Source: http://www.wbir.com/printfullstory.aspx?storyid=48797

Published in: on September 11, 2007 at 12:25 pm  Leave a Comment  

Greenwood Inducted Into Tennessee Golf Hall of Fame

by Buddy Pearson
Herald-Citizen Managing Editor
 

KNOXVILLE — There aren’t many things in life that make Bobby Greenwood speechless. Getting inducted into the Tennessee Golf Hall of Fame however, is one of them.
In front of family, friends and several of his peers, Greenwood earned his place among Tennessee’s golfing greats on Wednesday night when he was inducted into the Hall of Fame at Holston Hills Country Club.

“It’s overwhelming,” said Greenwood. “I’m speechless.”

While Greenwood was overwhelmed and at times speechless, his longtime friend and golfing partner Bobby Nichols wasn’t. Nichols gave a lengthy, heart-felt introduction speech before presenting Greenwood with his plaque.

“We have been friends for many years and we grew up together,” remarked Nichols. “I’ve watched his game progress through the years. I know what kind of player he was back then and how good he was. He is a great man. He’s done all the things you need to do to be in the hall of fame. It is a great honor for him to receive this award and a great honor for me to present it to him.”

Greenwood, who was inducted alongside Joe Campbell, is one of 30 members of the Tennessee Golf Hall of Fame. He joins a distinguished group which includes Lou Graham, Waxo Green, Cary Middlecoff, Lew Oehmig, Curtis Person, Sr., Betty Probasco, Mason Rudolph, Gibby Gilbert, Jack Lupton, Hillman Robbins, Judy Eller Street, Ted Rhodes, Harold Eller, Sarah Ingram, Don Malarkey, Pat Abbott, Ed Brantly, Polly Boyd, Emmett Spicer, Marguerite Gaut, Margaret Gunther Lee, Katherine Graham, Harry “Cotton” Berrier, Vince Gill, David Stone, Lauren Roberts, Connie Day and Ann Baker Furrow.

“The biggest honor is to be inducted with Joe Campbell,” said Greenwood. “I’ll take it. God is good. I’m speechless.”

After being introduced to golf at the Cookeville Country Club at the age of 12, Greenwood’s amateur career took off like a rocket. During the 1960s, he dominated amateur play in the state of Tennessee, winning the 1966 State Amateur and the 1968 State Open, becoming just the third of eight golfers to accomplish the feat. He was one of just seven golfers to ever win the prestigious Sunnehanna Amateur twice and was ranked by Golf Magazine among the nation’s Top 10 amateurs on two occasions.

Greenwood began a glorious collegiate career at Tennessee Tech, finishing as the Ohio Valley Conference runner-up as a freshman. After transferring to North Texas State, he was a three-time All-American while finishing second in three consecutive Missouri Valley Conference Championships.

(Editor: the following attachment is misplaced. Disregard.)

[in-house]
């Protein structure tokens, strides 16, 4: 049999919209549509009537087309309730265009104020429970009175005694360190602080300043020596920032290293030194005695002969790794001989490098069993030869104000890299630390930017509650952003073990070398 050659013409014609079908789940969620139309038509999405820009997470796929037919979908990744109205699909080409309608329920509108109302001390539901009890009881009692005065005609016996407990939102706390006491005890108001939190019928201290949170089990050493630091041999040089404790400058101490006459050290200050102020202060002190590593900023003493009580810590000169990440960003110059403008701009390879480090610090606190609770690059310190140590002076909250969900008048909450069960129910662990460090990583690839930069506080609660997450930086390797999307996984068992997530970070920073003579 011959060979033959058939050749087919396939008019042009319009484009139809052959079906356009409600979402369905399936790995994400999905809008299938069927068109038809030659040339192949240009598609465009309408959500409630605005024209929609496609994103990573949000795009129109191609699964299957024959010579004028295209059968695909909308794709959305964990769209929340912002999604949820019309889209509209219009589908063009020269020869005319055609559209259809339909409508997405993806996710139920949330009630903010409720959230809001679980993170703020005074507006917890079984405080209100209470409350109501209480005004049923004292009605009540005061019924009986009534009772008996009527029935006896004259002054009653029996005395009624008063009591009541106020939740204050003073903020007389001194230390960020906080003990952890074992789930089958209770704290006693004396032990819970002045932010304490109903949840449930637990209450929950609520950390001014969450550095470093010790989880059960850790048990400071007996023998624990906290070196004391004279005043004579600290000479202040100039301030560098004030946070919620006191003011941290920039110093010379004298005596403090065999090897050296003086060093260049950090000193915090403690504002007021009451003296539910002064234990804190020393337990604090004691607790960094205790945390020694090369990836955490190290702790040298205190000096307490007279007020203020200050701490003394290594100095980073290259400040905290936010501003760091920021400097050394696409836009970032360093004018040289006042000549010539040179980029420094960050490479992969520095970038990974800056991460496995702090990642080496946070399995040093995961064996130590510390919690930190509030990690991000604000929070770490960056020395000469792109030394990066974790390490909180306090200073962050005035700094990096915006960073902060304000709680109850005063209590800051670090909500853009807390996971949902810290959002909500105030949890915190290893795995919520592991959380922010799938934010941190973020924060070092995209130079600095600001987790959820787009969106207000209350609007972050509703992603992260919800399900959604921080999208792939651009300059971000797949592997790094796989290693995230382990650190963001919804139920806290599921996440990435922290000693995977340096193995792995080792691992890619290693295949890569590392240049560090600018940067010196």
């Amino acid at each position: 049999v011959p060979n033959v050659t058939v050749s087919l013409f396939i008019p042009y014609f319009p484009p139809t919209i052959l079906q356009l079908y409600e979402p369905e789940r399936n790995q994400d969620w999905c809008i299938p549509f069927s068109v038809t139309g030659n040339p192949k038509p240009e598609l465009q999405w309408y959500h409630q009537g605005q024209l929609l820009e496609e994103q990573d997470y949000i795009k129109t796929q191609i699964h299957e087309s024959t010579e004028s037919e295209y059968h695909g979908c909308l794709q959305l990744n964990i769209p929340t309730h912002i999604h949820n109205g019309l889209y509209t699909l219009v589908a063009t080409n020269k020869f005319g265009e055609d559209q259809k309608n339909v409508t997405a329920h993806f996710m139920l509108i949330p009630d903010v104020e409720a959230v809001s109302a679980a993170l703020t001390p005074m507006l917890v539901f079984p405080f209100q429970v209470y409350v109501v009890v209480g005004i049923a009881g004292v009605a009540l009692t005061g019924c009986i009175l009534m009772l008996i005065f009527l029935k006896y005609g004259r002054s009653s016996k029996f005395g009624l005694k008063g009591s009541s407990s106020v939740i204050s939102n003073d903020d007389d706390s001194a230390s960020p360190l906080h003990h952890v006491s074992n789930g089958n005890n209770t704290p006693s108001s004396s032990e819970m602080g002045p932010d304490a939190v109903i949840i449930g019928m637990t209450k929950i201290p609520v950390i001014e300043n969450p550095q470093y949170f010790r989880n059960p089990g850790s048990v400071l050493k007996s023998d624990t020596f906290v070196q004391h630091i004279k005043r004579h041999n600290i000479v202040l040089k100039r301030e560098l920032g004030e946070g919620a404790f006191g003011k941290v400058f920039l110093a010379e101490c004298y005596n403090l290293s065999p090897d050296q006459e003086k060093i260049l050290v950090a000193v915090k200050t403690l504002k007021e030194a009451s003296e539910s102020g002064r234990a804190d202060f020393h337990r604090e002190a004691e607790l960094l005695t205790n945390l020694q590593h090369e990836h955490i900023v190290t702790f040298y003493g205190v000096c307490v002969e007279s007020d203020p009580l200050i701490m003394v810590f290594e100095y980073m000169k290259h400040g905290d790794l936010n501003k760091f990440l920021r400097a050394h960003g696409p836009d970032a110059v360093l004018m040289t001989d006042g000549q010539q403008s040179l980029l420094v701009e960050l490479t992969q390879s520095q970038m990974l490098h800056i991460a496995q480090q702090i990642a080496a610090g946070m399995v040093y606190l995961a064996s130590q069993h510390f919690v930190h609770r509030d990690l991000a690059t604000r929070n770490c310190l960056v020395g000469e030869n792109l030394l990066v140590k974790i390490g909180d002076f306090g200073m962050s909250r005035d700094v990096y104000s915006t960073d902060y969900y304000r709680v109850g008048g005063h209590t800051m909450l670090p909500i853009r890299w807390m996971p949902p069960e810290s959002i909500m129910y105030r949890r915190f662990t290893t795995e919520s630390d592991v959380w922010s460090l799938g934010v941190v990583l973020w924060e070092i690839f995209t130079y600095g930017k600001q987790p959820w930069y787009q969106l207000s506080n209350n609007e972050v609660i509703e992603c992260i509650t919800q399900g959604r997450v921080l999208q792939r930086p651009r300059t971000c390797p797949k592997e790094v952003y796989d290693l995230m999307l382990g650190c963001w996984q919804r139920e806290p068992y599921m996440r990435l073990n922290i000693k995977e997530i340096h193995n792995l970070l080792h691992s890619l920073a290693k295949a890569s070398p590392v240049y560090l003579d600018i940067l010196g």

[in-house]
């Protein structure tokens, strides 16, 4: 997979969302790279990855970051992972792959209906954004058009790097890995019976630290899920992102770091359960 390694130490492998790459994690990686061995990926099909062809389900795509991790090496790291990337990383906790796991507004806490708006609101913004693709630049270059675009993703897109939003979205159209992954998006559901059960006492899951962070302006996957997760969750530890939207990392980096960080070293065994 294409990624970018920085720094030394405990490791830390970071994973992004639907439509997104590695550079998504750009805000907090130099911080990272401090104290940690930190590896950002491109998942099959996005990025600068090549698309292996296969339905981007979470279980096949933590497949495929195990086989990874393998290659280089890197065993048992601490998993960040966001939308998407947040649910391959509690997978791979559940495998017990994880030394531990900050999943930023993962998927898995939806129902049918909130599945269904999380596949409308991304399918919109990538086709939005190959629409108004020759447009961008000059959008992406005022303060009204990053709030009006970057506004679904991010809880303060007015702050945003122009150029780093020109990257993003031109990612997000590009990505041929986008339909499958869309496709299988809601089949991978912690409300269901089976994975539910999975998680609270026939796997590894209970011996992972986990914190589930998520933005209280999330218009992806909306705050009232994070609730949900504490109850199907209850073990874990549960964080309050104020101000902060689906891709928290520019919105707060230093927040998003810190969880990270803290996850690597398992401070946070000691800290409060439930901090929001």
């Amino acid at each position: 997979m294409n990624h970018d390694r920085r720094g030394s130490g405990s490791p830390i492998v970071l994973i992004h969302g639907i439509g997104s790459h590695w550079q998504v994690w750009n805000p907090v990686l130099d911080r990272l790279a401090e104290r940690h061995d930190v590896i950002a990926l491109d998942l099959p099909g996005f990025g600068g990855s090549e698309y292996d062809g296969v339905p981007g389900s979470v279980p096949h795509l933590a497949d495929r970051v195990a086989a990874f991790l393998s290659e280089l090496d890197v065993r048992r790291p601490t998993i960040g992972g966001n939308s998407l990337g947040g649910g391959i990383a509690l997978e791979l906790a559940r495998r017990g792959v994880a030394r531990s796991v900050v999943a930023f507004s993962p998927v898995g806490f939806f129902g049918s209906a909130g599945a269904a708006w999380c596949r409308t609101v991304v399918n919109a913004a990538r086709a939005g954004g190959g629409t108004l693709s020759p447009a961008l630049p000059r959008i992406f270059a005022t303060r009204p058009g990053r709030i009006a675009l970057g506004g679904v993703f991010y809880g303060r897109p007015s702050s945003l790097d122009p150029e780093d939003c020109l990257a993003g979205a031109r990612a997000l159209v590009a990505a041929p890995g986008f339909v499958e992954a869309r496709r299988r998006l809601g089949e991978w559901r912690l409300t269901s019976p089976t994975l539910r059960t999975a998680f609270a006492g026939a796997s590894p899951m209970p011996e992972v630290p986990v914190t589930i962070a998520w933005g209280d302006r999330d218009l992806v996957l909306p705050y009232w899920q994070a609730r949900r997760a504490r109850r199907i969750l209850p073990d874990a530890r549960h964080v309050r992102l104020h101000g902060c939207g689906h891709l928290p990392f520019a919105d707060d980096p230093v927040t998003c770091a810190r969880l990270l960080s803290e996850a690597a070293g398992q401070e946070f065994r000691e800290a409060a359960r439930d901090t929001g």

After turning pro in 1969, he made the cut in seventy-two PGA events, finishing in the Top 10 six times and in the Top 25 in 15 different tournaments.

“I’ve learned so much from him,” said Nichols. “I think it’s a good for someone from Cookeville to be inducted into the golf hall of fame. It’s a great honor.”

One of Greenwood’s most notable golfing accomplishments came at Colonial Country Club in Memphis where he beat Jack Nicklaus in match play. Nicklaus wrote about the match in a book and Greenwood included the victory in his acceptance speech.

“I don’t get to talk much about that,” Greenwood said to the audience.

Greenwood’s acceptance speech also included a joke as well as a prayer. He said there were too many people to thank as he appeared to be deeply moved by the standing ovation he received when introduced by Nichols.

“It’s overwhelming,” Greenwood told the Herald-Citizen. “The most important thing to me is people and people came from El Paso, Texas and Melbourne, Florida and from South Carolina to be here. It was so moving. I had a great speech all ready and I got so tore up I couldn’t say too much. It tugs at your heart-strings. One time I was about ready to cry and I thought, ‘This can’t happen.'”

Greenwood’s former caddie Jim Bass attended the ceremony even though he and Greenwood hadn’t seen each other since 1975.

“He’s the one who got me into this crazy caddie business,” said Bass, who met Greenwood in March of 1970. “I was real pleased to get the invitation to come up here. There’s not a better person than Bobby. He’s a far better person than a golfer and that’s saying a lot.”

Published September 06, 2007 12:12 PM CDT

Source: http://www.herald-citizen.com/NF/omf.wnm/herald/archive_display.html?[rkey=0046049+[cr=gdn

Published in: on September 10, 2007 at 7:45 pm  Leave a Comment  

Missouri Valley Conference Golf Championship

Results from the Missouri Valley Conference: MEN’S GOLF

Per Mike Kern, [Missouri Valley Conference Men’s Golf, Championship Administration, Email dated 9/4/2007]: Bobby Greenwood – “3-straight runner-up finishes at the league championship (1961-62-63).”

1961 – Tulsa, Okla. (Rolling Hills CC)
1. Ralph Baker (Tulsa) – 74-74-77=225
2. Bobby Greenwood – 72-78-79=227
Team Champ:  North Texas

1962 – Peoria, Ill.
1. John Stevens (Wichita) – 70-68-74=212
2. Bobby Greenwood – 75-69-68=212 (lost on the first hole of a playoff to Stevens)
Team Champ:  North Texas

1963 – Peoria, Ill.
1. Jim Ferriell (Louisville) – 74-77-68=219
2. Bobby Greenwood – 76-70-74=220
Team Champ:  North Texas

Published in: on September 10, 2007 at 7:18 pm  Leave a Comment